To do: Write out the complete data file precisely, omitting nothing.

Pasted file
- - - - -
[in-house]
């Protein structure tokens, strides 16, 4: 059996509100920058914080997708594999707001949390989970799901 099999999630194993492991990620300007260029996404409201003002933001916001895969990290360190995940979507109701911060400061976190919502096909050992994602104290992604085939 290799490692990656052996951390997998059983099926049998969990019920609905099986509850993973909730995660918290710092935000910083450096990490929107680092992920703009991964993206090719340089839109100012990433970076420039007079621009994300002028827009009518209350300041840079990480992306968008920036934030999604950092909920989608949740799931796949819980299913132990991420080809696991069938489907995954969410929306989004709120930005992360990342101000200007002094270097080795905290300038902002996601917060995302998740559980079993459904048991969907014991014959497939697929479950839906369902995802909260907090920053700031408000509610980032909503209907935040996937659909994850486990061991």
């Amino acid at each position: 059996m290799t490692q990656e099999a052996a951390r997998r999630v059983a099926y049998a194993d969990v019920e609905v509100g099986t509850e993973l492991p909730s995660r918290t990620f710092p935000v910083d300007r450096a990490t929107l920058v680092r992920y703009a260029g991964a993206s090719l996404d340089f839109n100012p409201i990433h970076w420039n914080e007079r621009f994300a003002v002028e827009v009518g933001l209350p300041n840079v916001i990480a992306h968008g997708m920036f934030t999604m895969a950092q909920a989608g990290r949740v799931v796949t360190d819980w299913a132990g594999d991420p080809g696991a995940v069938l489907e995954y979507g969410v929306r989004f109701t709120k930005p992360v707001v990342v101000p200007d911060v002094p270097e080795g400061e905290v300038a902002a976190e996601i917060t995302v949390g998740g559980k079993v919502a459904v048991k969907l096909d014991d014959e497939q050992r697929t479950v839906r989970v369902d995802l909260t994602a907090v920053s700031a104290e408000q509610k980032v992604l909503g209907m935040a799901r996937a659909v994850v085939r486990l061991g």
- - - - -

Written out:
[in-house]
């Protein structure tokens, strides 16, 4: 059996509100920058914080997708594999707001949390989970799901 099999999630194993492991990620300007260029996404409201003002933001916001895969990290360190995940979507109701911060400061976190919502096909050992994602104290992604085939 290799490692990656052996951390997998059983099926049998969990019920609905099986509850993973909730995660918290710092935000910083450096990490929107680092992920703009991964993206090719340089839109100012990433970076420039007079621009994300002028827009009518209350300041840079990480992306968008920036934030999604950092909920989608949740799931796949819980299913132990991420080809696991069938489907995954969410929306989004709120930005992360990342101000200007002094270097080795905290300038902002996601917060995302998740559980079993459904048991969907014991014959497939697929479950839906369902995802909260907090920053700031408000509610980032909503209907935040996937659909994850486990061991």
């Amino acid at each position: 059996m290799t490692q990656e099999a052996a951390r997998r999630v059983a099926y049998a194993d969990v019920e609905v509100g099986t509850e993973l492991p909730s995660r918290t990620f710092p935000v910083d300007r450096a990490t929107l920058v680092r992920y703009a260029g991964a993206s090719l996404d340089f839109n100012p409201i990433h970076w420039n914080e007079r621009f994300a003002v002028e827009v009518g933001l209350p300041n840079v916001i990480a992306h968008g997708m920036f934030t999604m895969a950092q909920a989608g990290r949740v799931v796949t360190d819980w299913a132990g594999d991420p080809g696991a995940v069938l489907e995954y979507g969410v929306r989004f109701t709120k930005p992360v707001v990342v101000p200007d911060v002094p270097e080795g400061e905290v300038a902002a976190e996601i917060t995302v949390g998740g559980k079993v919502a459904v048991k969907l096909d014991d014959e497939q050992r697929t479950v839906r989970v369902d995802l909260t994602a907090v920053s700031a104290e408000q509610k980032v992604l909503g209907m935040a799901r996937a659909v994850v085939r486990l061991g």